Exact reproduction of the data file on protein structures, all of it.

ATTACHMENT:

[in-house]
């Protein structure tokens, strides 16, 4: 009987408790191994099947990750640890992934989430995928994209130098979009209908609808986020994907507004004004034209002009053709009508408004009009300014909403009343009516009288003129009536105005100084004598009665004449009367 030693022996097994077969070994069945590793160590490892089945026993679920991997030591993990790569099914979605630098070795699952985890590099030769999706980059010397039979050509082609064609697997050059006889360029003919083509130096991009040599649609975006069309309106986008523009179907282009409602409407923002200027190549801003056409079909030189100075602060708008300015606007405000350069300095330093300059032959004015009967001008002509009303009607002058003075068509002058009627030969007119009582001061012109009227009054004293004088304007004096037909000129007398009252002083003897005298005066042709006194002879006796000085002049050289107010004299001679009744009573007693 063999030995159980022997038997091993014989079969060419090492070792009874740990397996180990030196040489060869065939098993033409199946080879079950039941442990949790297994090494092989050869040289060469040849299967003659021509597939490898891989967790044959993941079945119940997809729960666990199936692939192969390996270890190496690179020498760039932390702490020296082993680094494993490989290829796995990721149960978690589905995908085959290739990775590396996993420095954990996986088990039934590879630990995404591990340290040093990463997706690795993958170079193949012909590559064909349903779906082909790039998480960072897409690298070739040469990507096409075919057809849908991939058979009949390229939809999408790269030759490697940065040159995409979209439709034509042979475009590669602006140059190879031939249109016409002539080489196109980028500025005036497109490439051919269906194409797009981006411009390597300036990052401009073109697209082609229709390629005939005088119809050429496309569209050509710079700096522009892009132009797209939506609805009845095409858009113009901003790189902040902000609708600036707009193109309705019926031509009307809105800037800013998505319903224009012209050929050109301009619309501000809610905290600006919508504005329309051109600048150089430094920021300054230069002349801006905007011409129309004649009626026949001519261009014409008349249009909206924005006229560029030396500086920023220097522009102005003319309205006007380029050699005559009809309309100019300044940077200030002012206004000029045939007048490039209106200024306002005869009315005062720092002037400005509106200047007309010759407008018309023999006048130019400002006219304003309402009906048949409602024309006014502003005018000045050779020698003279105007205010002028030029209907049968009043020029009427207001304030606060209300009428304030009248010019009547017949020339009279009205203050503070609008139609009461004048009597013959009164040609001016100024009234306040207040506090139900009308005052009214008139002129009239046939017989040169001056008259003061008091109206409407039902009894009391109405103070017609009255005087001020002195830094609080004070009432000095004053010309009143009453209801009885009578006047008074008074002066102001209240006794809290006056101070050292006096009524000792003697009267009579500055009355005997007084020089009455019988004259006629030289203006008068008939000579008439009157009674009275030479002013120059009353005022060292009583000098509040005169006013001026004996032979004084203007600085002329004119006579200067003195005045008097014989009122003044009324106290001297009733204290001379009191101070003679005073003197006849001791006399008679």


[in-house]
């Protein structure tokens, strides 16, 4: 009987408790191994099947990750640890992934989430995928994209130098979009209908609808986020994907507004004004034209002009053709009508408004009009300014909403009343009516009288003129009536105005100084004598009665004449009367 030693022996097994077969070994069945590793160590490892089945026993679920991997030591993990790569099914979605630098070795699952985890590099030769999706980059010397039979050509082609064609697997050059006889360029003919083509130096991009040599649609975006069309309106986008523009179907282009409602409407923002200027190549801003056409079909030189100075602060708008300015606007405000350069300095330093300059032959004015009967001008002509009303009607002058003075068509002058009627030969007119009582001061012109009227009054004293004088304007004096037909000129007398009252002083003897005298005066042709006194002879006796000085002049050289107010004299001679009744009573007693 063999030995159980022997038997091993014989079969060419090492070792009874740990397996180990030196040489060869065939098993033409199946080879079950039941442990949790297994090494092989050869040289060469040849299967003659021509597939490898891989967790044959993941079945119940997809729960666990199936692939192969390996270890190496690179020498760039932390702490020296082993680094494993490989290829796995990721149960978690589905995908085959290739990775590396996993420095954990996986088990039934590879630990995404591990340290040093990463997706690795993958170079193949012909590559064909349903779906082909790039998480960072897409690298070739040469990507096409075919057809849908991939058979009949390229939809999408790269030759490697940065040159995409979209439709034509042979475009590669602006140059190879031939249109016409002539080489196109980028500025005036497109490439051919269906194409797009981006411009390597300036990052401009073109697209082609229709390629005939005088119809050429496309569209050509710079700096522009892009132009797209939506609805009845095409858009113009901003790189902040902000609708600036707009193109309705019926031509009307809105800037800013998505319903224009012209050929050109301009619309501000809610905290600006919508504005329309051109600048150089430094920021300054230069002349801006905007011409129309004649009626026949001519261009014409008349249009909206924005006229560029030396500086920023220097522009102005003319309205006007380029050699005559009809309309100019300044940077200030002012206004000029045939007048490039209106200024306002005869009315005062720092002037400005509106200047007309010759407008018309023999006048130019400002006219304003309402009906048949409602024309006014502003005018000045050779020698003279105007205010002028030029209907049968009043020029009427207001304030606060209300009428304030009248010019009547017949020339009279009205203050503070609008139609009461004048009597013959009164040609001016100024009234306040207040506090139900009308005052009214008139002129009239046939017989040169001056008259003061008091109206409407039902009894009391109405103070017609009255005087001020002195830094609080004070009432000095004053010309009143009453209801009885009578006047008074008074002066102001209240006794809290006056101070050292006096009524000792003697009267009579500055009355005997007084020089009455019988004259006629030289203006008068008939000579008439009157009674009275030479002013120059009353005022060292009583000098509040005169006013001026004996032979004084203007600085002329004119006579200067003195005045008097014989009122003044009324106290001297009733204290001379009191101070003679005073003197006849001791006399008679």